Select Committee on Economic Affairs Minutes of Evidence

Examination of Witnesses (Questions 60-61)

Sir John Houghton

18 JANUARY 2005

  Q60Lord Vallance of Tummel: One of the complexities of this is the interplay between the science and the economics. They are different languages and different disciplines. Could you comment firstly on whether the IPCC as a forum allows a genuine exchange of these two interplaying disciplines—and I have to say I am slightly sceptical of big international forums allowing you to do that kind of thing—and, secondly, whether the models that are used are capable of integrating the two disciplines and getting sensible answers?

  Sir John Houghton: Well, the IPCC started off very much on the scientific and natural science end but we all realised when we began that we were only doing this because we could hand it over to policy people and the economists in the end, so we felt we should really try and get them on board too. The natural science end was easier because there is more of a tradition of scientists working together internationally on something like climate, whereas there is very little tradition of economists working together internationally. That is still a problem—I think economists do not naturally join in that sort of activity so readily as people in the natural sciences. Nevertheless, the IPCC has made substantial headway with doing that and when you put models together which are climate models added to impact models added to economic models, then you have to be very wary indeed of the sort of answers you are getting, and how realistic they are and so on, but nevertheless you have to try to do that sort of thing in order to help yourself on your way to discover what the real policy should be. Others can comment on how far you could do that.

  Q61Lord Sheldon: Talking about this business of a hundred years and things like that, I have an obsession that over a period of time like this you are going to get as much pure water as you want from all those oceans. It has astonished me that if one were alive a hundred years from now we would have as much water as we wanted. Given that situation does that not change the position with the problems that you have been describing or have some effect on them?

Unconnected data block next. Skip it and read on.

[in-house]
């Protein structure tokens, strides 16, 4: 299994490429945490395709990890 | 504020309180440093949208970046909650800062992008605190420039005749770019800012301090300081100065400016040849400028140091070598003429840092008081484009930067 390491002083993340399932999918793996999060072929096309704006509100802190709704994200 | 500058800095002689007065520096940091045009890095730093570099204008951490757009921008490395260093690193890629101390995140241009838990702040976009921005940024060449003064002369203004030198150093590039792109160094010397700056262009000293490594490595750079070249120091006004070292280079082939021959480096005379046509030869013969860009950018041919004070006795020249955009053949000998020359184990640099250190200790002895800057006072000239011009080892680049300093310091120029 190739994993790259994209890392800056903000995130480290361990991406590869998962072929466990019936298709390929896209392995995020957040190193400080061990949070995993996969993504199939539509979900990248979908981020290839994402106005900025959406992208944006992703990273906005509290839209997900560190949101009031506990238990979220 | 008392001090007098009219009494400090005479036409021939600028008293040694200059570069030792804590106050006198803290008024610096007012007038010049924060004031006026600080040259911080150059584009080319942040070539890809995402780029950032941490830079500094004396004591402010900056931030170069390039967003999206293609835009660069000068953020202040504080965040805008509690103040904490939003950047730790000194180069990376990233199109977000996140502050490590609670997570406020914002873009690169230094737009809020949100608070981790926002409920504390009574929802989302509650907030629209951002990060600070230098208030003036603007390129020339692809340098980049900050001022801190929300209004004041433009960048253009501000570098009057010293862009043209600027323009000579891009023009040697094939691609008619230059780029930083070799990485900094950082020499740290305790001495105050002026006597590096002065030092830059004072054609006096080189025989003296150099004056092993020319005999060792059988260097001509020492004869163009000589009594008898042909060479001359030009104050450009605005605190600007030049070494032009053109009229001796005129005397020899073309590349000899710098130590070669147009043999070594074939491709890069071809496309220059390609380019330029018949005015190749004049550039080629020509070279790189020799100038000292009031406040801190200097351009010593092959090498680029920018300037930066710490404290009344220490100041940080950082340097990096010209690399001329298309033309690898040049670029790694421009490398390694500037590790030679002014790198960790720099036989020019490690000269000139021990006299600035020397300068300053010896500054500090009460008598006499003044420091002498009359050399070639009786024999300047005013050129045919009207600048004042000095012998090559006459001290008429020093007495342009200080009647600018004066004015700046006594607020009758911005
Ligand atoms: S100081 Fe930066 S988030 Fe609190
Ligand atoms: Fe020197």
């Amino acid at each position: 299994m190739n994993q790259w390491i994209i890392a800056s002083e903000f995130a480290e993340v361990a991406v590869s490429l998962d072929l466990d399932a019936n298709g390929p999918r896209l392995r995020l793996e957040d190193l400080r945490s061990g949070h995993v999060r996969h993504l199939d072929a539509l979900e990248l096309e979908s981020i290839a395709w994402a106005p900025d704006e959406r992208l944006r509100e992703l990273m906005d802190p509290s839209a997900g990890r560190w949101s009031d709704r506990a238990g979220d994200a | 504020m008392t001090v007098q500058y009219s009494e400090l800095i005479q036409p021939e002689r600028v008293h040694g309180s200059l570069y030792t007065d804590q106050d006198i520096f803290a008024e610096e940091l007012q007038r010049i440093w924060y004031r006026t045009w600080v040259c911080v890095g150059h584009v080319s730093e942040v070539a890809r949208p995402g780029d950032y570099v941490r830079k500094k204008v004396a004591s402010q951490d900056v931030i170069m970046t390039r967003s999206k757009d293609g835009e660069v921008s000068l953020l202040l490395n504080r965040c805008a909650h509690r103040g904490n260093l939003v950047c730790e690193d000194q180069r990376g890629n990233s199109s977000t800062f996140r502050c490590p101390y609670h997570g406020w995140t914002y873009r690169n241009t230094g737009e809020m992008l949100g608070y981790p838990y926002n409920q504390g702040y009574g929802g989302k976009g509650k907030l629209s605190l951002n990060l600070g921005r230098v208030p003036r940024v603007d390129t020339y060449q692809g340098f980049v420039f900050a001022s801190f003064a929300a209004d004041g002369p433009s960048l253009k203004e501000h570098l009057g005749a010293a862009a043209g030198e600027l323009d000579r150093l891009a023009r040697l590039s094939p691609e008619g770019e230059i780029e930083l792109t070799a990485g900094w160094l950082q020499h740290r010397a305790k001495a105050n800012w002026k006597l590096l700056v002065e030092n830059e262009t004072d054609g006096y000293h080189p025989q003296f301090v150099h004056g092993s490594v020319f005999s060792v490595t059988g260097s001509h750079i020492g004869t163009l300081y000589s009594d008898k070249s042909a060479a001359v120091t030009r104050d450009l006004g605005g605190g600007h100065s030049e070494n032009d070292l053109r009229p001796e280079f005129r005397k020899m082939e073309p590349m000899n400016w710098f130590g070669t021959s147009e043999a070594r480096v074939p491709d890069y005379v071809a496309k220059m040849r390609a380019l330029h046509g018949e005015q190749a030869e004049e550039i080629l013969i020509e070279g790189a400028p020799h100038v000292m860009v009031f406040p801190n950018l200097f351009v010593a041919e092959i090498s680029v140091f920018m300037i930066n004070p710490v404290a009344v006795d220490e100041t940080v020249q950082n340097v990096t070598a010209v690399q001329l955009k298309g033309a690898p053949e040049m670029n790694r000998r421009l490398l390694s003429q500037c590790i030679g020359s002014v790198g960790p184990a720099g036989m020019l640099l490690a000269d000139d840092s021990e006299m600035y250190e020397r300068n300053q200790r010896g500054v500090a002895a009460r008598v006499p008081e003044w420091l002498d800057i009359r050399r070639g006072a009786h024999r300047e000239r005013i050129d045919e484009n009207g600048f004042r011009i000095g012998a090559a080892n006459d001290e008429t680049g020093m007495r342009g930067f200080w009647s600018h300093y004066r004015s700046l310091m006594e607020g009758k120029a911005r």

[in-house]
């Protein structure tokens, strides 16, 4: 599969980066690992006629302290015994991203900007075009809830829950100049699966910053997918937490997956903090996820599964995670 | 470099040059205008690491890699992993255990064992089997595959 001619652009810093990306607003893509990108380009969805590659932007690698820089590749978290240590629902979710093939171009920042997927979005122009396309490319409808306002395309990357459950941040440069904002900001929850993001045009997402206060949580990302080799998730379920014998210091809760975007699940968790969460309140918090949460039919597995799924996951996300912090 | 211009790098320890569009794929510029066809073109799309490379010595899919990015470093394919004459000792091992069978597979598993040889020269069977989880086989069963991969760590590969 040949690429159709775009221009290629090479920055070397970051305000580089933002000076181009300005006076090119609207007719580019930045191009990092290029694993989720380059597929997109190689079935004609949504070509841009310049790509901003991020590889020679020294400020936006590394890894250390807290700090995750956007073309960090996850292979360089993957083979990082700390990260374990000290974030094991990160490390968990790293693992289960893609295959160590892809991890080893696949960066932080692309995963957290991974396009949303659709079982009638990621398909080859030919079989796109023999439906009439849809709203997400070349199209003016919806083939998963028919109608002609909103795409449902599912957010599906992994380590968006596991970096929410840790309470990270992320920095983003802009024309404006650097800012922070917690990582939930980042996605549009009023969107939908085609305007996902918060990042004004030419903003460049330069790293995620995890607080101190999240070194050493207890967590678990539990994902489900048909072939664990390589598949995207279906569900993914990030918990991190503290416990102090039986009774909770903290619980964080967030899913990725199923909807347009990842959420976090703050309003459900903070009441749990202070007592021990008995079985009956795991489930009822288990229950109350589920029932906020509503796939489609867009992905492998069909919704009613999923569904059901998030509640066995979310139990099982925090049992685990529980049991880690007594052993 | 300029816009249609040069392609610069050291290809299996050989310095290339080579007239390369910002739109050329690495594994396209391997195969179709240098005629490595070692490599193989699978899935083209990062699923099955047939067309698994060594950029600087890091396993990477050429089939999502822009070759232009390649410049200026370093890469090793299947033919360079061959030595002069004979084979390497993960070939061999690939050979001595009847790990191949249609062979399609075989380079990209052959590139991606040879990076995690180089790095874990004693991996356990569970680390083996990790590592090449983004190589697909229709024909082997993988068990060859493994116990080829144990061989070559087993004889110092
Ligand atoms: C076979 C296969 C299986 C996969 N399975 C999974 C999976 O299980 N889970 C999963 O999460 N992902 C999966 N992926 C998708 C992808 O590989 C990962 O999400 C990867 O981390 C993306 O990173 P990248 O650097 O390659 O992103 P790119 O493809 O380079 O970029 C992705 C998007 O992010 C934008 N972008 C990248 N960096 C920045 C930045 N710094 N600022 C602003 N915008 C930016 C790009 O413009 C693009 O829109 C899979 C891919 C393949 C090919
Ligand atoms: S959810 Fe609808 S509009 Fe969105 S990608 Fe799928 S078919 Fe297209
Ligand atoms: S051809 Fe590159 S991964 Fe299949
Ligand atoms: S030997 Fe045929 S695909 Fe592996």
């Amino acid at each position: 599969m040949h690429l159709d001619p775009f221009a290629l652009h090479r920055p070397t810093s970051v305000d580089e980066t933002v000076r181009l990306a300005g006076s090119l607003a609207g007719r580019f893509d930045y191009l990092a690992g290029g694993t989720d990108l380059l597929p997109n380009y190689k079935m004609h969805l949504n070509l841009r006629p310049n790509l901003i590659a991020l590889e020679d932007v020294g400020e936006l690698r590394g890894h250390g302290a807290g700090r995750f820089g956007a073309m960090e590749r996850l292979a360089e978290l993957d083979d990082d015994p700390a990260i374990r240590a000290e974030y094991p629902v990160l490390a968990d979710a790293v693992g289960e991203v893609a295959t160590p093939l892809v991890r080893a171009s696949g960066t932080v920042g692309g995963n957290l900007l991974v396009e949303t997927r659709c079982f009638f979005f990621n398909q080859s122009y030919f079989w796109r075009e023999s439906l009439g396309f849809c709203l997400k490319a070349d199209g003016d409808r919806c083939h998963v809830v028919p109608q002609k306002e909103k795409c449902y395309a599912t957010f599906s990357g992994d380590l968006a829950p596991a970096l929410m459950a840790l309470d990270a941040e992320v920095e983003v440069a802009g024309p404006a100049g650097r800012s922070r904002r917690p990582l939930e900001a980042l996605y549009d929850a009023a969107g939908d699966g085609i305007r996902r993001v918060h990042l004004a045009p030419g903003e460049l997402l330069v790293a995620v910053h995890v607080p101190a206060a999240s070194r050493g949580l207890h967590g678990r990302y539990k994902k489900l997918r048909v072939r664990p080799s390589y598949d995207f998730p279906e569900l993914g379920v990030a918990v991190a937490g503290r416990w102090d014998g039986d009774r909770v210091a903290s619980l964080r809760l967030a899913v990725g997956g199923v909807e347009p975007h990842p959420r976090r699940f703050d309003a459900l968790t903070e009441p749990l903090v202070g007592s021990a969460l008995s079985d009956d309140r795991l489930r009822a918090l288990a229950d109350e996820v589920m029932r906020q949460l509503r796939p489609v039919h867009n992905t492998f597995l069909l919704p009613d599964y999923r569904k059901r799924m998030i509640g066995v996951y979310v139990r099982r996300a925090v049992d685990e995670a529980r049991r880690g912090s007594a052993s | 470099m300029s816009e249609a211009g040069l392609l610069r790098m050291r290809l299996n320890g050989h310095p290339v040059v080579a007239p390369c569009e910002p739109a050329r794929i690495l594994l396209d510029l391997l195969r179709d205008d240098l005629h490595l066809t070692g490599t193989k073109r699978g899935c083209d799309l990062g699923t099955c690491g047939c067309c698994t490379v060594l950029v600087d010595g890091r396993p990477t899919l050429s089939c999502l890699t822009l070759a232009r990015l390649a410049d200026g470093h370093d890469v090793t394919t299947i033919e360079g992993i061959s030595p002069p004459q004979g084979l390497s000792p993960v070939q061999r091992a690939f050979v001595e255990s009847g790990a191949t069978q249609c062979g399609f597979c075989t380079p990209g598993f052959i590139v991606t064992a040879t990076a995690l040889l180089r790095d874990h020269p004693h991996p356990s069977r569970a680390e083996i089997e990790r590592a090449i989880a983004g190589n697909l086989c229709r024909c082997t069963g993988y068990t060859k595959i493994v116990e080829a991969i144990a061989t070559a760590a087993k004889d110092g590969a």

Sir John Houghton: We have got used as human beings to the amount of water that is available in our regions and in the way we live. If that distribution changes seriously, if we get a lot less water, then we have got to get it from somewhere and that is a big infrastructure problem. If we get too much water we are going to get floods and we have also got to cope with drought. In the developed world on the whole we can cope with that. In a hundred years we can build whatever is necessary in order to cope with those problems and we will probably have to do quite a lot of that. In developing countries that is a lot harder. In Bangladesh 10 million people at the moment are living below the one-metre contour. What are they going to do when the sea level rises? They will have to move. You cannot build walls around that, so you get big problems. If you have droughts on a scale in sub-Saharan Africa which we have not had before, more frequent and more intense, that is a major problem in the world. We could try and feed them, of course, by trucking food in, but that is not a way of solving their problems, of living and working and all that sort of thing. They will want to move. It is the best thing they could do out of self-interest and Norman Myers looked at it and wrote a report on how many refugees we could expect by 2050 and he came up with a figure of 150 million and it was a conservative report. That is a lot of people What do you do with them? That is a very serious issue.

  Chairman: I think we ought to draw this session to a close as we have another witness. I am very grateful to you for coming and giving us very comprehensive answers to our questions and I hope we did not show our ignorance too much in the way we put some of the questions, but at least we are all wiser as a result of what you have had to tell us this afternoon.

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